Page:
Observations on the role of the private sector in the UNFCCCï¿½s loss and damage of climate change work programme
Private sector engagement, particularly in relation to public policy based action and strategy, has become a buzz word in most policy areas, but this is often accompanied by a lack of clarity on roles and responsibilities between public and private sector. We investigate this for the new United Nations Framework Convention on Climate Change (UNFCCC) work stream on addressing loss and damage (L&D) from climate change. This paper presents evidence gathered from official submissions by Parties and other bodies to the UNFCCC, the small but growing L&D literature, and experience from the related fields of Disaster Risk Reduction (DRR) and Climate Change Adaptation (CCA). The results from the study show: a degree of ï¿½vaguenessï¿½ when it comes to outlining the role the private sector, but expectation that they will support the emerging L&D framework through knowledge, skills and resource. Private sector engagement is mainly seen in the context of utilizing private sector expertise based in developed countries, rather than assessing current and future impacts on the growing private sector in developing countries. Unclear conceptual boundaries of L&D, DRR and CCA are posing a challenge for stakeholders. While evidence of existing engagement in the L&D debate is noticeable for the insurance industry, there remains only a limited understanding on how to actually measure the effectiveness of such private sector engagement. Creating greater clarity on expectations of and the ability to deliver by the private sector would be important tasks for the UNFCCC to focus on.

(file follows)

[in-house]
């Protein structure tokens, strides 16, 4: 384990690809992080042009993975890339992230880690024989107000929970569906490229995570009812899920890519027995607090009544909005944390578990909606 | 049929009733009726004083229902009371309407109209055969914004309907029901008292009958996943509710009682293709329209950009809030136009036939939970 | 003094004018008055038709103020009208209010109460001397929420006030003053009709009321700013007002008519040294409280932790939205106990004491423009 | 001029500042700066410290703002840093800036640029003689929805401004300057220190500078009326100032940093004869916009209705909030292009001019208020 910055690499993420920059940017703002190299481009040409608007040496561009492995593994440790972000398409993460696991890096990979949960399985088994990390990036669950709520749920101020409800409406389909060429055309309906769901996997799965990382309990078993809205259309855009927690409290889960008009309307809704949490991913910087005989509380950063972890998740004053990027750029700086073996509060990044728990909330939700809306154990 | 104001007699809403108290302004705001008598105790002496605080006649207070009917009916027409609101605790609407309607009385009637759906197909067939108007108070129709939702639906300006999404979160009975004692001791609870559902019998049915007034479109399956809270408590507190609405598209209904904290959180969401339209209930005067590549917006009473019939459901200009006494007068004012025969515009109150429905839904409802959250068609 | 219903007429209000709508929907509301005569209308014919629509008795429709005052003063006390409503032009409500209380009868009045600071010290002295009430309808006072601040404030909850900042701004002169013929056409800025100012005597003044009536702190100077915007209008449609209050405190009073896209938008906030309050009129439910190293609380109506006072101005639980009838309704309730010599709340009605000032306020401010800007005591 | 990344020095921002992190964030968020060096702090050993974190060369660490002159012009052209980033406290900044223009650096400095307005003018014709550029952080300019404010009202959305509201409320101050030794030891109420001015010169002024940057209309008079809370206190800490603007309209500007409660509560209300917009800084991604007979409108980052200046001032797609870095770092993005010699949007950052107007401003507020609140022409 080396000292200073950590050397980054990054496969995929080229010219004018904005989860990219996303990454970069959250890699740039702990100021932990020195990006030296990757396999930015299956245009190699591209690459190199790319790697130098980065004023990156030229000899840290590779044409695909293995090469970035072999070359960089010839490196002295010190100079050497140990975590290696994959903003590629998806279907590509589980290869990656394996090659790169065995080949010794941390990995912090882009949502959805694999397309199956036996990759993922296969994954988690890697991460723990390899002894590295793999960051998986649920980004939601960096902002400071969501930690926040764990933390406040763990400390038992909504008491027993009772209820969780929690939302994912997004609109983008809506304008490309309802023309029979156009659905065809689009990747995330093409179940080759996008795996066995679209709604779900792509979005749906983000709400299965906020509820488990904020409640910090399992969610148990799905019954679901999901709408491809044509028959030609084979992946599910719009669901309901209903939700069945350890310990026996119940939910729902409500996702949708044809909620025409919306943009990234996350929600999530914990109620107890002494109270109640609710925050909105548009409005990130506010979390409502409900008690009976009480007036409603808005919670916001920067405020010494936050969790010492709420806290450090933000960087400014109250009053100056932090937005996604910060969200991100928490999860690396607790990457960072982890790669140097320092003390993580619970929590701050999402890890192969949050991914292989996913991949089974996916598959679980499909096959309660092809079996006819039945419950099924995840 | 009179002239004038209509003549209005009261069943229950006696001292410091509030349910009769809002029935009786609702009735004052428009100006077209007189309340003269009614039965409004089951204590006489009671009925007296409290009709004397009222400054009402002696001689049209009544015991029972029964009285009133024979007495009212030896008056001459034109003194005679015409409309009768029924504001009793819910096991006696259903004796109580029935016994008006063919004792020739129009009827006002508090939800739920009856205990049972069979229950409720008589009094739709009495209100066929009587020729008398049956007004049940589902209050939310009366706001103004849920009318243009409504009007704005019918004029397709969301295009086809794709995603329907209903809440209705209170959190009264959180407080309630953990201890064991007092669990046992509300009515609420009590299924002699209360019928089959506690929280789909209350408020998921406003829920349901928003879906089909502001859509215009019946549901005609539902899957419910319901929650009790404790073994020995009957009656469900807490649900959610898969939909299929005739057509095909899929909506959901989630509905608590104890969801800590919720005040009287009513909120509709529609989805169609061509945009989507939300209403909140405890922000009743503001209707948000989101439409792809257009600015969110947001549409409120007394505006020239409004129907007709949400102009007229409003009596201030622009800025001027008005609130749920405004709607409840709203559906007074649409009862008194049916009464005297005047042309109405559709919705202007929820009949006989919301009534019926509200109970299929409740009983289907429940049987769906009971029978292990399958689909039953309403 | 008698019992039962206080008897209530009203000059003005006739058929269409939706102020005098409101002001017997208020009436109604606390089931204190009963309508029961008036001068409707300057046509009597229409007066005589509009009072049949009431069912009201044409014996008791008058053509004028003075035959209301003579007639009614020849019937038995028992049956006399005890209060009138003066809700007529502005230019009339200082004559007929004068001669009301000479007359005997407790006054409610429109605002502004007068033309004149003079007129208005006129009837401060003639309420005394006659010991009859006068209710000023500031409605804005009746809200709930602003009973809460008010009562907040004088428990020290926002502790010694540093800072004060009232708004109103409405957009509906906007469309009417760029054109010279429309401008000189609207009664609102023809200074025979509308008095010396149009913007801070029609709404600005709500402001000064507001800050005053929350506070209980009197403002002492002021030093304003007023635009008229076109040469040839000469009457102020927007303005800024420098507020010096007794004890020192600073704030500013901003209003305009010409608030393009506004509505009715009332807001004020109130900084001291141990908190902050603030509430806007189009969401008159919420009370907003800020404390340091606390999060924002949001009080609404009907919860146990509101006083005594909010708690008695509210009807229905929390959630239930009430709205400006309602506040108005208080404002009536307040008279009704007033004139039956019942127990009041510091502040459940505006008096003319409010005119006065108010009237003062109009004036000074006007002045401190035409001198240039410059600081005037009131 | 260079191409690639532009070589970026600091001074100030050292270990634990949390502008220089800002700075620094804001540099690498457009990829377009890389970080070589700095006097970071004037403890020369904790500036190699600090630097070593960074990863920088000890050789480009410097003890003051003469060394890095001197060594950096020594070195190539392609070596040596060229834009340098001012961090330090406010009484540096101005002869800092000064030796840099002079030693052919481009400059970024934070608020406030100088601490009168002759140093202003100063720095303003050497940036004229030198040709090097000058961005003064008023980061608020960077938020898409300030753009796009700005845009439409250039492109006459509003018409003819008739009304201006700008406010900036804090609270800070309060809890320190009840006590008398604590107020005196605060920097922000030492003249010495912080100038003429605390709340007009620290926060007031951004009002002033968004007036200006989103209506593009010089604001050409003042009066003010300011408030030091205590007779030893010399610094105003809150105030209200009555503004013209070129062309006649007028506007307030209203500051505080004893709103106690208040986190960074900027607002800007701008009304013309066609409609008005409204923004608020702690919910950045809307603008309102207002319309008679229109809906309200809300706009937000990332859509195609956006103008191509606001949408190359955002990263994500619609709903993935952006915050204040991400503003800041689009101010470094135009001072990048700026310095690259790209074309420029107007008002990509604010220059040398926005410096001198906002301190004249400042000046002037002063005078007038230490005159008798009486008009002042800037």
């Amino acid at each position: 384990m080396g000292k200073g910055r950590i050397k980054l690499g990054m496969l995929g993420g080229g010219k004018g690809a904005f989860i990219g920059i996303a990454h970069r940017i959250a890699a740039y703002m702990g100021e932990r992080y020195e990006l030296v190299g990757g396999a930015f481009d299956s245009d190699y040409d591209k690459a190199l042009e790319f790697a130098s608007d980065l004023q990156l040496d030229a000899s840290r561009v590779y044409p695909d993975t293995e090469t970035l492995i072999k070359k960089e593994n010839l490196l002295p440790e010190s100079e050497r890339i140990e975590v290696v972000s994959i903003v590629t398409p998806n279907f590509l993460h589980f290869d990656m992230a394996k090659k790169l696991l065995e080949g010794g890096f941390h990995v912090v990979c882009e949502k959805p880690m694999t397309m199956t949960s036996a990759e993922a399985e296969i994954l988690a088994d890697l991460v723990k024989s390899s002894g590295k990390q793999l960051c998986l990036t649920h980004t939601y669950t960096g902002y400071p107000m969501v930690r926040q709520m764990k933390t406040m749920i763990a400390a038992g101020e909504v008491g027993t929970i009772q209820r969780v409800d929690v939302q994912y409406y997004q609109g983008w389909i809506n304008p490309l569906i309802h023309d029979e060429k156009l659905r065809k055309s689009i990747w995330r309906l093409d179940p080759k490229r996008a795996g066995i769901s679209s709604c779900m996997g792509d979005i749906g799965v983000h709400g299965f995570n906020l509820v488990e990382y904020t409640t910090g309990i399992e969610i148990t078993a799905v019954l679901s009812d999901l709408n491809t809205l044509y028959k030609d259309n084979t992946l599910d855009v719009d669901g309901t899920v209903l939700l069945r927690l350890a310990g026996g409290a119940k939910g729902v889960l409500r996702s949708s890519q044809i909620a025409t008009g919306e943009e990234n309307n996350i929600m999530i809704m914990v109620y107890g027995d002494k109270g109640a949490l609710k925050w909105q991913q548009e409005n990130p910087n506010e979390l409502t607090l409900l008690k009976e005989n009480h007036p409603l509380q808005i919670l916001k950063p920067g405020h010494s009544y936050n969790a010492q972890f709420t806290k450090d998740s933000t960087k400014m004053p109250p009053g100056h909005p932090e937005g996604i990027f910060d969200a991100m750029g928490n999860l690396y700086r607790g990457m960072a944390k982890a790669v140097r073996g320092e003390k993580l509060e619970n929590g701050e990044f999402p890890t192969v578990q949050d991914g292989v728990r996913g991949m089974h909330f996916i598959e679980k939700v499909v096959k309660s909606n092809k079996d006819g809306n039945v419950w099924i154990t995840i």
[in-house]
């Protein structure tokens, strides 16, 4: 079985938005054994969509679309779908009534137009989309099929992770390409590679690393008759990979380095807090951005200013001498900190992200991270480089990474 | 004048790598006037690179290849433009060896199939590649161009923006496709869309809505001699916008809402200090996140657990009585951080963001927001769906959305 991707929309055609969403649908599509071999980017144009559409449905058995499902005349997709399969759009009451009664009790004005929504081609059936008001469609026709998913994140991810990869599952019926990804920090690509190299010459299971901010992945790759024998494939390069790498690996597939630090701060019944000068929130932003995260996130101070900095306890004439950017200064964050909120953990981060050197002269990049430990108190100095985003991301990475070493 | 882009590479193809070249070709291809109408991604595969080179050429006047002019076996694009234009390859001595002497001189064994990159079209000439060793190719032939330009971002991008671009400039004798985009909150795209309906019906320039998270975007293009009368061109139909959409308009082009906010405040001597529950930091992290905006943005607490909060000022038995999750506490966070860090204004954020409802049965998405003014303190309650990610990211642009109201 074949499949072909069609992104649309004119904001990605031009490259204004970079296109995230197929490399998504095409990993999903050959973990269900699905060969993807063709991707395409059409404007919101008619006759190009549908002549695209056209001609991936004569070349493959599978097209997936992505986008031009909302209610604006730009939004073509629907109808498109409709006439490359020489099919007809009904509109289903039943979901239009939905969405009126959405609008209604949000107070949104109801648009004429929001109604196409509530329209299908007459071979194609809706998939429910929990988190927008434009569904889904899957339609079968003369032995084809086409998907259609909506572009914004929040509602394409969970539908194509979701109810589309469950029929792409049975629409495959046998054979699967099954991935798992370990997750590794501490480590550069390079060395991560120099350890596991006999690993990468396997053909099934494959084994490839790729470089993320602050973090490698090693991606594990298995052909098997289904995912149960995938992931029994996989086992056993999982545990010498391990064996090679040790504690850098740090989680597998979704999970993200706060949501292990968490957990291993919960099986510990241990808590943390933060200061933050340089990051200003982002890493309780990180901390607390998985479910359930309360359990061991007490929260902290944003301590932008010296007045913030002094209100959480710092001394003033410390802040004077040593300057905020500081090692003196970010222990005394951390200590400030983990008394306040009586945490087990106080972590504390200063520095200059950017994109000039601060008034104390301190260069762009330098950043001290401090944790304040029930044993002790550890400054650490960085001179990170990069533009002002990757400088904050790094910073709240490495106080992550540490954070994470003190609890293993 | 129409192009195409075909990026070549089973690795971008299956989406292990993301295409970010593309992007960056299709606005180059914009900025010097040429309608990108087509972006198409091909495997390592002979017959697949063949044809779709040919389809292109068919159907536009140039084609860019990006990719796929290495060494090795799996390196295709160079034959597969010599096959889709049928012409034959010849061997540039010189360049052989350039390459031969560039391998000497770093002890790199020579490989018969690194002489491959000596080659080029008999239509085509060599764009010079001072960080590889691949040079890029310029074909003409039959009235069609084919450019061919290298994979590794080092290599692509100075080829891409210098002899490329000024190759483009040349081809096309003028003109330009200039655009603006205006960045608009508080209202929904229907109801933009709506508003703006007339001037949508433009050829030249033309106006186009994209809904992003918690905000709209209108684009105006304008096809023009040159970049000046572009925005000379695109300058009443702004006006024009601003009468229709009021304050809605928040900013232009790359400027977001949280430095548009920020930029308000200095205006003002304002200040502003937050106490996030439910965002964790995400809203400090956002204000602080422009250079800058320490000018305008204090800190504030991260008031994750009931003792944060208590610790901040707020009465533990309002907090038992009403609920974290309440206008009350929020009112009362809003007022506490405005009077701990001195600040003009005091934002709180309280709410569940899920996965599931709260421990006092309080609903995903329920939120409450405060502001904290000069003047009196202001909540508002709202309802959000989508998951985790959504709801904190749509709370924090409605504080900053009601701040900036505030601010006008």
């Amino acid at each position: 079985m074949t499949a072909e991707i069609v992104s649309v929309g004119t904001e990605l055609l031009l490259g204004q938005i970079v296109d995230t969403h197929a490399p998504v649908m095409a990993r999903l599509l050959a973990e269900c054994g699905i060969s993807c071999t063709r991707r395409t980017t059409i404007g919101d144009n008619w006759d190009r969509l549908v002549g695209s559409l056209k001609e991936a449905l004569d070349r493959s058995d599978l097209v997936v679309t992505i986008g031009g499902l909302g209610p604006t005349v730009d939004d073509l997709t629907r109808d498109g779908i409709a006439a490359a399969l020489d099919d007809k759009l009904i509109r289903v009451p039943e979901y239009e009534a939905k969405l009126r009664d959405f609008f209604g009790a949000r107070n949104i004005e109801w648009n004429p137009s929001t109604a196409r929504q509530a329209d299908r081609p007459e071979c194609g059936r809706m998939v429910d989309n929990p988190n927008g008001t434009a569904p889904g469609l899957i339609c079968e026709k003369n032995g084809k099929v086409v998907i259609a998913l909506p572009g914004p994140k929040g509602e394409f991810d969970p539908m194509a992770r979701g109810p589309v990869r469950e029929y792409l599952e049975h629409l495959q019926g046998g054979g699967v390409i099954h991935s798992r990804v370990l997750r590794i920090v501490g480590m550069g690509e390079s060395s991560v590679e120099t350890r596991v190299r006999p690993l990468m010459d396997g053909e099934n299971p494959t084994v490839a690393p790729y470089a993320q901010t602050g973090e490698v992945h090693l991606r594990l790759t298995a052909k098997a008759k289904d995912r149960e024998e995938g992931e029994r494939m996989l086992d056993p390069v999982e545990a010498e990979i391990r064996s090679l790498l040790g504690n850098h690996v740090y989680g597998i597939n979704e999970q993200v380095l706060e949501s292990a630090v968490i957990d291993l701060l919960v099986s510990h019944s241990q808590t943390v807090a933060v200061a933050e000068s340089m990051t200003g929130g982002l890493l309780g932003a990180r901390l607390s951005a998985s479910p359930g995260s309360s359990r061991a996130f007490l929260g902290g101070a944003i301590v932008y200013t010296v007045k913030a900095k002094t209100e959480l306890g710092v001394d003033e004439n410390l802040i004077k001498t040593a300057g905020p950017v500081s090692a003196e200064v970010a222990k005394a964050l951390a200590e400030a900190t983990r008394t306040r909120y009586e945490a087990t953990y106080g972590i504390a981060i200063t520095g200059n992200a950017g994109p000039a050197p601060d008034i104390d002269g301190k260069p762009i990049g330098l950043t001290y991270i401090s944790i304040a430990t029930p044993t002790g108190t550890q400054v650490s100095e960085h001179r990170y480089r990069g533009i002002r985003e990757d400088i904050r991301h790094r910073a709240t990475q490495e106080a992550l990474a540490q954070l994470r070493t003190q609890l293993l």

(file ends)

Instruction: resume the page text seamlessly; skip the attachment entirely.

|Date of creation:||Dec 2013|
|Contact details of provider:|| Postal: Houghton Street, London WC2A 2AE|
Phone: +44 (020) 7405 7686
Web page: http://www.lse.ac.uk/grantham.
More information through EDIRC
When requesting a correction, please mention this item's handle: RePEc:lsg:lsgwps:wp142. See general information about how to correct material in RePEc.
For technical questions regarding this item, or to correct its authors, title, abstract, bibliographic or download information, contact: (The GRI Administration)
If you have authored this item and are not yet registered with RePEc, we encourage you to do it here. This allows to link your profile to this item. It also allows you to accept potential citations to this item that we are uncertain about.
If references are entirely missing, you can add them using this form.
If the full references list an item that is present in RePEc, but the system did not link to it, you can help with this form.
If you know of missing items citing this one, you can help us creating those links by adding the relevant references in the same way as above, for each refering item. If you are a registered author of this item, you may also want to check the "citations" tab in your profile, as there may be some citations waiting for confirmation.
Please note that corrections may take a couple of weeks to filter through the various RePEc services.